And finally, and perhaps most significantly, Raymond acquainted me with the dubious pleasures of mastur- bation. At the time I was twelve, the dawn of my sexual day. We were exploring a cellar on a bomb site, poking around to see what the dossers had left behind, when Raymond, having lowered his trousers as if to have a piss, began to rub his prick with a coruscating vigour, inviting me to do the same. I did and soon became suffused with a warm, indistinct pleasure which intensified to a floating, melting sensation as if my guts might at any time drift away to nothing. And all this time our hands pumped furiously. I was beginning to congratulate Raymond on his discovery of such a simple, inexpensive yet pleasurable way of passing the time, and at the same time wondering if I could not dedicate my whole life to this glorious sensation – and I suppose looking back now in many respects I have – I was about to express all manner of things when I was lifted by the scruff of the neck, my arms, my legs, my insides, haled, twisted, racked, and producing for all this two dollops of sperm which flipped over Raymond’s Sunday jacket – it was Sunday – and dribbled into his breast pocket.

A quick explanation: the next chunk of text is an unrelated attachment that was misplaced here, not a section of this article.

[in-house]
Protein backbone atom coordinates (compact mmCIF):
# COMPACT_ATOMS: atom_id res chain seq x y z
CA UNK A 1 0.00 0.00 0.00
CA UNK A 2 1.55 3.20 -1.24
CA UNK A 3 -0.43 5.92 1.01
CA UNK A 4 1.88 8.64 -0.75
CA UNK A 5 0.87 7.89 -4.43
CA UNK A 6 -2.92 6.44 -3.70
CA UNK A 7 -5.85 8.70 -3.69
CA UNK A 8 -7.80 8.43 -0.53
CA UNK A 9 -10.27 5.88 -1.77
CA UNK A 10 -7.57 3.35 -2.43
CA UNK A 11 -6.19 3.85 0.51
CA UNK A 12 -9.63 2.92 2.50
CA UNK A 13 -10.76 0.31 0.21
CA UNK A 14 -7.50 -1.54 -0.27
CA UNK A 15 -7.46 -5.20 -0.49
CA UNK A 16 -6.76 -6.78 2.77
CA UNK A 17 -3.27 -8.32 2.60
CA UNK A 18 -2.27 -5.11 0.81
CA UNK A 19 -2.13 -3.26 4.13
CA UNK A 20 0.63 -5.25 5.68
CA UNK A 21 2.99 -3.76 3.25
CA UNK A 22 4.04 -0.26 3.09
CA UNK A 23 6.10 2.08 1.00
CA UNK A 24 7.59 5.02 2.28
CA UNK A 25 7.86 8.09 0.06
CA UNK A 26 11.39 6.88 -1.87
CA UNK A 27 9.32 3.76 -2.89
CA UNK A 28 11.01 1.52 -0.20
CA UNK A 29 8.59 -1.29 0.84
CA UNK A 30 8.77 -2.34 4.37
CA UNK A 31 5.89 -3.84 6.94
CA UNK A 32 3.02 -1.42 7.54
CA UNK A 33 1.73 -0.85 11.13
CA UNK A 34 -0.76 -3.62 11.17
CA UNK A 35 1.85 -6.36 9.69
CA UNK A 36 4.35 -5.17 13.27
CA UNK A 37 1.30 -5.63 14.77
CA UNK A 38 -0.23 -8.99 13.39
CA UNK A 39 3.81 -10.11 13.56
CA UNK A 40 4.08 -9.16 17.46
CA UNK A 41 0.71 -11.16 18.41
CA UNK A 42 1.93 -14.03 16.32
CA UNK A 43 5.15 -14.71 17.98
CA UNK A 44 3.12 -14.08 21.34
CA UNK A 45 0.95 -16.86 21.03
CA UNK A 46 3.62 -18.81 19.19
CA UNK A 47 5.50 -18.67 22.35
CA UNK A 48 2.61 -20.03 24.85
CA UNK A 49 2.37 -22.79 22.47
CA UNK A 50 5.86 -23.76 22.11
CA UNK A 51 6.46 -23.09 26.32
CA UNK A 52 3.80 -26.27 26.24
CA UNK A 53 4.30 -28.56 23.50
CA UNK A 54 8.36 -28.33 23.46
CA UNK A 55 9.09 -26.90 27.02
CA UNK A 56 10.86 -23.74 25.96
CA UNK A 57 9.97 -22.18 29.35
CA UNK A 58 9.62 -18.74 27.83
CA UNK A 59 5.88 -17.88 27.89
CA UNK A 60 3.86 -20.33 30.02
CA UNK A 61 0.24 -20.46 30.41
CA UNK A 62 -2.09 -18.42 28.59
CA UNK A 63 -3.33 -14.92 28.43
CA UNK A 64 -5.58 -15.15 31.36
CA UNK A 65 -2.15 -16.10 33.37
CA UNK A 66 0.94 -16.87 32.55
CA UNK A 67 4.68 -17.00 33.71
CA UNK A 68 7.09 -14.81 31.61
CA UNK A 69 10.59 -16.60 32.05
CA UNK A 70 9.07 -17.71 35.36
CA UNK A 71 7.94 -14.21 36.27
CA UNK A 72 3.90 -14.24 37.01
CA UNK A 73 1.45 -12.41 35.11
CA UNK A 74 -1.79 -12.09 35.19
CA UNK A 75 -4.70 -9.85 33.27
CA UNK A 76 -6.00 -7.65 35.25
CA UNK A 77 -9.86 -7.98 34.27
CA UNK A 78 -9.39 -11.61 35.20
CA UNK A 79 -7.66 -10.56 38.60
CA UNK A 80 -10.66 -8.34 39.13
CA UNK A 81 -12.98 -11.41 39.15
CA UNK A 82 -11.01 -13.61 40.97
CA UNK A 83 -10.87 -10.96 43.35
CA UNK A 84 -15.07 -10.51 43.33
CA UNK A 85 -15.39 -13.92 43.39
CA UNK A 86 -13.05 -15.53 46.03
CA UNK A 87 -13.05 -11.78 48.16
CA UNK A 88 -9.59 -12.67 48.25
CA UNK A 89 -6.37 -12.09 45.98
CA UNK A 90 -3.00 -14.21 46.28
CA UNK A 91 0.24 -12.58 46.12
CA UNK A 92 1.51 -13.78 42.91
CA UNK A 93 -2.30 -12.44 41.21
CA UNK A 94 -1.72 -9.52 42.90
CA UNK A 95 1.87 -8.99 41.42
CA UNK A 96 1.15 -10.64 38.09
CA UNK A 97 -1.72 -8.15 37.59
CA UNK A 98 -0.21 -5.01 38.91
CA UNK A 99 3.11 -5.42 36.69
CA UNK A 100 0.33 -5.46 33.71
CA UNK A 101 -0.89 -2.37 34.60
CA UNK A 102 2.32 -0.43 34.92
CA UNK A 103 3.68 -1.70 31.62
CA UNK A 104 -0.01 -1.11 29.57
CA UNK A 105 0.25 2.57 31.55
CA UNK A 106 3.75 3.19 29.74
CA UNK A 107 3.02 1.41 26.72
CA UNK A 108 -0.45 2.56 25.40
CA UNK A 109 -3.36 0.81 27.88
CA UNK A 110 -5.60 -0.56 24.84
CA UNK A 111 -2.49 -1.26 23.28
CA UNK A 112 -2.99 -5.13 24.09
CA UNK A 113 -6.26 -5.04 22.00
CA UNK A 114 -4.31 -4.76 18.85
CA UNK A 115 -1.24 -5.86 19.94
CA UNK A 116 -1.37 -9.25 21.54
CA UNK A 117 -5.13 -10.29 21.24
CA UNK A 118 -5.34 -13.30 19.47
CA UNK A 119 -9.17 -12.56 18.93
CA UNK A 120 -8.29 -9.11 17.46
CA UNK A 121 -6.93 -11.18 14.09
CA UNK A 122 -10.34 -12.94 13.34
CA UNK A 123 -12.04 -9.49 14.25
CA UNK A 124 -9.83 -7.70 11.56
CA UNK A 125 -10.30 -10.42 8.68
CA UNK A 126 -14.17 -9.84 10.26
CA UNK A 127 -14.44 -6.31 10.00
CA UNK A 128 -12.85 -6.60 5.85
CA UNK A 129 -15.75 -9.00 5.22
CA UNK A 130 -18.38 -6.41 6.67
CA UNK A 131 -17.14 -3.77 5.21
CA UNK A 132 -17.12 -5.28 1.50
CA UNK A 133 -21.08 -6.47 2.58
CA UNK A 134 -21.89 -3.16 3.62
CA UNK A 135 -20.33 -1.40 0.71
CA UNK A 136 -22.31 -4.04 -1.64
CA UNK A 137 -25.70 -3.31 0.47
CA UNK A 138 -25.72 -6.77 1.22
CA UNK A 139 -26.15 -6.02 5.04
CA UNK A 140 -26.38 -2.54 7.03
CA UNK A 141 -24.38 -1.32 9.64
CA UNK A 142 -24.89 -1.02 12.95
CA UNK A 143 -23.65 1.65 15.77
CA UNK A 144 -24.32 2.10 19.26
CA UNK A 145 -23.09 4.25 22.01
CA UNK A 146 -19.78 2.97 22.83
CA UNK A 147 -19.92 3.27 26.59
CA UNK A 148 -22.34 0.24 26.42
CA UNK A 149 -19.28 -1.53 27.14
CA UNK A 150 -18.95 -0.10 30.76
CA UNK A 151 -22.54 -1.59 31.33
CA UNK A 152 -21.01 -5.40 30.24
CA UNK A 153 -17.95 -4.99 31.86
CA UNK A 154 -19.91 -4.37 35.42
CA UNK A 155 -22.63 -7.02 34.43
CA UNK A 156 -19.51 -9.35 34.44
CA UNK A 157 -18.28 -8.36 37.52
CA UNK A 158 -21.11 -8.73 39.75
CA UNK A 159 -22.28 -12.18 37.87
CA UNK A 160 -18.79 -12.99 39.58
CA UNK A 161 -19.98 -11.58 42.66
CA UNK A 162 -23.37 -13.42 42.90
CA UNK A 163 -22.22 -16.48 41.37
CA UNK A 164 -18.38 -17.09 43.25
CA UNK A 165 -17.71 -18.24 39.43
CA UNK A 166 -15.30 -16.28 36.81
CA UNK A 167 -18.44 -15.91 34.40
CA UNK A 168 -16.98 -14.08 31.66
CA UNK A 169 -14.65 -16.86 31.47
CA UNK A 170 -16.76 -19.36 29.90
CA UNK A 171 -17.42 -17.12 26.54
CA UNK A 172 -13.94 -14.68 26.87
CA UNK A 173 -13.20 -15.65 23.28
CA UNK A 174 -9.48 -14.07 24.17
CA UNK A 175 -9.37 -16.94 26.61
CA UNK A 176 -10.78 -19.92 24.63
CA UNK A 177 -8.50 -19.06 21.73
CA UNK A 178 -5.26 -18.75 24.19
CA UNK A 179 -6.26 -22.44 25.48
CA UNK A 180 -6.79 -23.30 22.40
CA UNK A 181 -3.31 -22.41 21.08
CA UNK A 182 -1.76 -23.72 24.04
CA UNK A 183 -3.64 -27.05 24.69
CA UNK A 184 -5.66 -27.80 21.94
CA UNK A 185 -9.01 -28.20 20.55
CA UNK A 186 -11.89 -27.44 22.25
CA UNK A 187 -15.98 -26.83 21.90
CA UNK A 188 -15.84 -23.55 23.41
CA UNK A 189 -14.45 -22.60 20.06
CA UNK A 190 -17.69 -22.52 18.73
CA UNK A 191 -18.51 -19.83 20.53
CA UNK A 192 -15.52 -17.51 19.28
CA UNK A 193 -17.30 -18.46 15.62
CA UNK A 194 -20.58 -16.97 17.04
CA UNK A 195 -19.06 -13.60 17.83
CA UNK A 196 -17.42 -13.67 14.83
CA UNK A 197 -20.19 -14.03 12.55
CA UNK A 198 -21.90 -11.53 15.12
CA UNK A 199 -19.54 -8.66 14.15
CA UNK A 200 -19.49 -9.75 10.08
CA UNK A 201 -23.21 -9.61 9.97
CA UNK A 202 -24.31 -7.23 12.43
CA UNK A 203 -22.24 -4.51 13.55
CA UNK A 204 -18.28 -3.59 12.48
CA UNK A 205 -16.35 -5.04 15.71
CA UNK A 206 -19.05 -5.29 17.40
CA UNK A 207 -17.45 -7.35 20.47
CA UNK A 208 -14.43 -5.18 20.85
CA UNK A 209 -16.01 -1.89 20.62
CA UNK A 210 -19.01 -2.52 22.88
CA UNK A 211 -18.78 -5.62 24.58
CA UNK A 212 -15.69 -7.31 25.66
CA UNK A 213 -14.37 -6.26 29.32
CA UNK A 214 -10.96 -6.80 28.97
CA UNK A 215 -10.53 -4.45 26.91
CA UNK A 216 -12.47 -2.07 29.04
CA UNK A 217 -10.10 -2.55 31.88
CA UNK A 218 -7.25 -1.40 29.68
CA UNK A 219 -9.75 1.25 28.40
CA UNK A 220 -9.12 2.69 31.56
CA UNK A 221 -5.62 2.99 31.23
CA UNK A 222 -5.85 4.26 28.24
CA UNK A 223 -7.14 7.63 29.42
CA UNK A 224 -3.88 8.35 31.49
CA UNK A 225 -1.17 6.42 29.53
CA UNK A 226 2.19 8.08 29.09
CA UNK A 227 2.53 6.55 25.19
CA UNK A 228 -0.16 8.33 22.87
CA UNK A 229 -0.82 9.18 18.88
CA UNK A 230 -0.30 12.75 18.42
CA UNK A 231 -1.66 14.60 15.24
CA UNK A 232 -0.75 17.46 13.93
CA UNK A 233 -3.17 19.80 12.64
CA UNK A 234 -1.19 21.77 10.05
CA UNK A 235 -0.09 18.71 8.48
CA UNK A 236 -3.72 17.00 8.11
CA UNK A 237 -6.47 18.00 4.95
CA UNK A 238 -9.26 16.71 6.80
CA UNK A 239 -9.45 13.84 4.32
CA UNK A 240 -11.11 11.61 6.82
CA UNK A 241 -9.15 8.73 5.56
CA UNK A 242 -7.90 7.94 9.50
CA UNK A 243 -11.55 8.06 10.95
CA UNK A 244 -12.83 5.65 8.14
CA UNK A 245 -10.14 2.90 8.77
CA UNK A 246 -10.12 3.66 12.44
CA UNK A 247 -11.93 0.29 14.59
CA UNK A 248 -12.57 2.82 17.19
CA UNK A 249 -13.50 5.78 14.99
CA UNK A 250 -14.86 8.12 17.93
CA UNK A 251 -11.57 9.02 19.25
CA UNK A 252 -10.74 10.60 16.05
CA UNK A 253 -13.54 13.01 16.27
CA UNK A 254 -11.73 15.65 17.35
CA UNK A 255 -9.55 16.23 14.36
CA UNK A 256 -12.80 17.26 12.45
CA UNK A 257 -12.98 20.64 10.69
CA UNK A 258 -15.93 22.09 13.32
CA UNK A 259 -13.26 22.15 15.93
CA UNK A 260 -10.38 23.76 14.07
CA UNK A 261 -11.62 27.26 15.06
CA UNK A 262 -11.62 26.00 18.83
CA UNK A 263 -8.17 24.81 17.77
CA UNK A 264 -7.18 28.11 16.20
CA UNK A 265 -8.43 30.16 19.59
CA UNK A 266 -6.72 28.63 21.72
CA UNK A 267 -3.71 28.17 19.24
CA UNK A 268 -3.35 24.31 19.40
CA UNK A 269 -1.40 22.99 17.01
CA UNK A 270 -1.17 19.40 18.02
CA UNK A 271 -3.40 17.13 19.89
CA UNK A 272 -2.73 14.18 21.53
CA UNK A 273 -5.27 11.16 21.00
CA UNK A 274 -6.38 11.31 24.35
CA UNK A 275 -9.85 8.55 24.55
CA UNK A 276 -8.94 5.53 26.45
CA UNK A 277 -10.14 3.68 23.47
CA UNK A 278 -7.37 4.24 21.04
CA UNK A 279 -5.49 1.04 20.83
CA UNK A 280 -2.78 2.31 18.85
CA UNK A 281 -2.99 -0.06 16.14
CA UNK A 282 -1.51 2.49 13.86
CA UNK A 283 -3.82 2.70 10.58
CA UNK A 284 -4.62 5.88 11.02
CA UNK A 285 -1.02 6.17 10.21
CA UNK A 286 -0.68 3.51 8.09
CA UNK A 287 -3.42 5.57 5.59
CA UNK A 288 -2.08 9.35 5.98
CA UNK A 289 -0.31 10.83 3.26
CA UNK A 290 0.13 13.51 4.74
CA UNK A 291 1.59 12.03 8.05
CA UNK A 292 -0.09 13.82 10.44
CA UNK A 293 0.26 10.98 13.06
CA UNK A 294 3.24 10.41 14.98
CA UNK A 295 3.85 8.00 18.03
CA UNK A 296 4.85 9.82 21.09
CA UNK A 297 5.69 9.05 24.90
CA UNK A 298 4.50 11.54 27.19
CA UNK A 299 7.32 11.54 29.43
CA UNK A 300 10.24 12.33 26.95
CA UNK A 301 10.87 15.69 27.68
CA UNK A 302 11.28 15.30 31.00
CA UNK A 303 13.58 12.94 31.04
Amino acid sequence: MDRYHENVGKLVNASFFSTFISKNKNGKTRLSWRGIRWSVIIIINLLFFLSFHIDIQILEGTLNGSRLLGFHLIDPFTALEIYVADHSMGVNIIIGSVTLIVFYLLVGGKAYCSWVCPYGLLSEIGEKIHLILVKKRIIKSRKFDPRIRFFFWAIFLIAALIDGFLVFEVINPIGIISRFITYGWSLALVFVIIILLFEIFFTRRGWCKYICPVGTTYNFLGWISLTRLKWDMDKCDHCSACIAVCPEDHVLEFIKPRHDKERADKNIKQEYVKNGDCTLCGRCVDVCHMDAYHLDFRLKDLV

‘Hey,’ he said, breaking with his action, ‘what did you do that for?’ Still recovering from this devastating experience I said nothing, I could not say anything.
‘I show you how to do this,’ harangued Raymond, dabbing delicately at the glistening jissom on his dark jacket, ‘and all you can do is spit.’